International

Mexican recovery surging At presstime, Mexico announced that its economy had grown by 8.8% in the second quarter over the same period last year. Reaching this milestone -- the highest quarterly jump since 1981 -- points to a broad recovery under way. Heartened by the news, many economists now predict the nation's economy for the year will surge by 6%. Mexico has been on the road to recovery since

Mexican recovery surging At presstime, Mexico announced that its economy had grown by 8.8% in the second quarter over the same period last year. Reaching this milestone -- the highest quarterly jump since 1981 -- points to a broad recovery under way. Heartened by the news, many economists now predict the nation's economy for the year will surge by 6%. Mexico has been on the road to recovery since devaluation of the peso in late 1994 led to a severe currency crisis. The economic rebound was initially fueled by exports. However, the new figures indicate that Mexican consumers have become confident enough to begin spending again. Much of the credit for the gain in growth is being awarded to the Mexican government's attempts to increase foreign investment and decrease state control of the economy.

Hands across the border Only a few years after NAFTA was implemented, U.S. Customs has finally proposed to "liberalize" its cabotage rules affecting foreign-based equipment used to move freight across the U.S.-Canadian border. For the past three years, American and Canadian trucking associations have campaigned for the changes. Liberalization is expected to be accomplished by "reinterpreting" existing regulations. As a result, repositioning or movement of foreign-based equipment (without a payload) will not be considered a domestic move. Also, the nature of a shipment will be determined by its origin and destination -- not by the point-to-point movement of the vehicle. According to the American Trucking Assns., CanadaCustoms has indicated it would adopt similar interpretations to become effective once U.S. Customs takes final action on the proposed changes.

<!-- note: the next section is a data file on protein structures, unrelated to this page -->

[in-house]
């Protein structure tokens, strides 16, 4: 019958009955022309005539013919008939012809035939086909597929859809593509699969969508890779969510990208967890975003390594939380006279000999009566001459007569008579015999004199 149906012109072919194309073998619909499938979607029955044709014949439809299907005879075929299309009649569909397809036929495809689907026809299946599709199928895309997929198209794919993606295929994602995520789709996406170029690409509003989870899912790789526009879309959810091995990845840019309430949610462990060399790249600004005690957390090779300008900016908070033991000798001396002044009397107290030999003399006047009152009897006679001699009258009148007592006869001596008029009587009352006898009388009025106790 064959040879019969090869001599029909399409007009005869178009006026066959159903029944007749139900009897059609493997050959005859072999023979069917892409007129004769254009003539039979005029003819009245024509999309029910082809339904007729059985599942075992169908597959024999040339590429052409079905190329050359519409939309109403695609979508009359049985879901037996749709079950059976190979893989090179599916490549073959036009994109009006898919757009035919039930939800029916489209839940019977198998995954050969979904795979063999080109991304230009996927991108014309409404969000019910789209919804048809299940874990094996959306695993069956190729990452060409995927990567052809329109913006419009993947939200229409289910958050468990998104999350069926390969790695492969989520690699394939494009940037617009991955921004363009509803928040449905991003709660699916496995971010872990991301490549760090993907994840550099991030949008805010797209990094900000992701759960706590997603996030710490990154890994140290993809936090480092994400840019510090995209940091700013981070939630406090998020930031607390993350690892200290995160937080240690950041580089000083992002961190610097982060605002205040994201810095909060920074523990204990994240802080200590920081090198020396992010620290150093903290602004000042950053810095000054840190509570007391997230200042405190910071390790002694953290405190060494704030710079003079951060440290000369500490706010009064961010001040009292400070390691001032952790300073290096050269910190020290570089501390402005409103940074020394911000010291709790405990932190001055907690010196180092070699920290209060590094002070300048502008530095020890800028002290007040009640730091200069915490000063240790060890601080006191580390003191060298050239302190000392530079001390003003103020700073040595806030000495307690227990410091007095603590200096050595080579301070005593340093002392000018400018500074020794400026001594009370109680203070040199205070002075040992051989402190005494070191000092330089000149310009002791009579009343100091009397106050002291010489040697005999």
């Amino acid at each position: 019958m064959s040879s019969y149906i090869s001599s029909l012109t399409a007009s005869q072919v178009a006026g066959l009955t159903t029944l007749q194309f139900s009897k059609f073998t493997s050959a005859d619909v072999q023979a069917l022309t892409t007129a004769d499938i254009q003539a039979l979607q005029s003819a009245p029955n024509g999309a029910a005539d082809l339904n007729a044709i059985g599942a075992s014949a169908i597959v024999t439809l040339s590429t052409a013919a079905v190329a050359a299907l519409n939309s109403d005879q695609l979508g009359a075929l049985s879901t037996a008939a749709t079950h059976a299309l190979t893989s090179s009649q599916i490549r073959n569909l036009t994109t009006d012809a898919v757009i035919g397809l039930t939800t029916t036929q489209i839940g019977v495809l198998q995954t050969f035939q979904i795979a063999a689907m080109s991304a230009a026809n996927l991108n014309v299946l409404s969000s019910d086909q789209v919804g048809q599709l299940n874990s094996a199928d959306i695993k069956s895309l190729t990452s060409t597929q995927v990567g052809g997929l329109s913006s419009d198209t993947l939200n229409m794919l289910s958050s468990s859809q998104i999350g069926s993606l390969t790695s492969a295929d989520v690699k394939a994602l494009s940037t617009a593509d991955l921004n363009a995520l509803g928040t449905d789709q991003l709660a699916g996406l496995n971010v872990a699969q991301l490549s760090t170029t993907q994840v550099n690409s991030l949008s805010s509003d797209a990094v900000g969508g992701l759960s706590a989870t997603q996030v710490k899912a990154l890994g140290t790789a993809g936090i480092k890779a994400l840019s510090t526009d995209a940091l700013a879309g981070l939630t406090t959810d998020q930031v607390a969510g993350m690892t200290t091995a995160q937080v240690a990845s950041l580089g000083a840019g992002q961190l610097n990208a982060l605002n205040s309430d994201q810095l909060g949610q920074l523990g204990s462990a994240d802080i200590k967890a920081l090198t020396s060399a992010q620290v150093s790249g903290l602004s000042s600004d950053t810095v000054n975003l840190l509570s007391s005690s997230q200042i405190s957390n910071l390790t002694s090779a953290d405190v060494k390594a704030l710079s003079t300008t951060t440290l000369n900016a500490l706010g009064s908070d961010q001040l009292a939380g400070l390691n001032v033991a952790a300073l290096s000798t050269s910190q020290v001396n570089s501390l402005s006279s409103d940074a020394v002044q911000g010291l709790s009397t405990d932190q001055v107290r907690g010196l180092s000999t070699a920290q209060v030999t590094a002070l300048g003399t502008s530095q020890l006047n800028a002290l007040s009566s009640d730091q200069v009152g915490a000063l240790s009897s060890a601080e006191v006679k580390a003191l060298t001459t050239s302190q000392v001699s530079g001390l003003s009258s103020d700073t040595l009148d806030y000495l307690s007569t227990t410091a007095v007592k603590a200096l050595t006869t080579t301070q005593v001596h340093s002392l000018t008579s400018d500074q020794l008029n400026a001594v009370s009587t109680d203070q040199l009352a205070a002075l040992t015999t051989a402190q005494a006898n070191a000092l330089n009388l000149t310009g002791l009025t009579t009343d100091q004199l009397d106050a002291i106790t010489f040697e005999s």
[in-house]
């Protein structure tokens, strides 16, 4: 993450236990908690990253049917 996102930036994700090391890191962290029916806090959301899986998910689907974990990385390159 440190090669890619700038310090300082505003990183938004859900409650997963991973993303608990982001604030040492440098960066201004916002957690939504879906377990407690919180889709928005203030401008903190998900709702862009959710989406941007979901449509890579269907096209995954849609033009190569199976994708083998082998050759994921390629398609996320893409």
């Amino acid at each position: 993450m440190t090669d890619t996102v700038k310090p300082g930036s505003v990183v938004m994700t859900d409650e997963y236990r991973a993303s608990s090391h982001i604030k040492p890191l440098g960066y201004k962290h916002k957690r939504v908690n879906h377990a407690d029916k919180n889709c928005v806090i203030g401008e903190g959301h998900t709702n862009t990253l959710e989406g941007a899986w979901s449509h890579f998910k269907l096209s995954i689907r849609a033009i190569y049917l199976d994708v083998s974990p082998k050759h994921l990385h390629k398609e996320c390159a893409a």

Money talks The recent name change to Volvo Trucks North America reflects increased investment in the Greensboro, N.C.-based OEM by its Swedish parent. However, terms of the agreement that shifted the final shares in the venture held by General Motors Corp. to Volvo Truck Corp. were not disclosed... On the other side of the pond, the European Union Commission is looking into millions of kroner worth of subsidies granted to Volvo Truck by the Swedish government between 1995 and 1997. The commission believes such aid should not be extended since it "constitutes an ongoing, undue operational advantage." If the commission rules it, Volvo will have to repay the funds to Sweden... Meanwhile, Volvo Trucks' chief executive, Karl-Erling Trogen, expects the European truck market to weaken this year, thanks to "hardening competition with increasing price pressure in Germany, France, and the U.K. He said Volvo will deliver 165,000 to 170,000 trucks on the continent this year and noted that "losses in our U.S. operations are still pressuring earnings."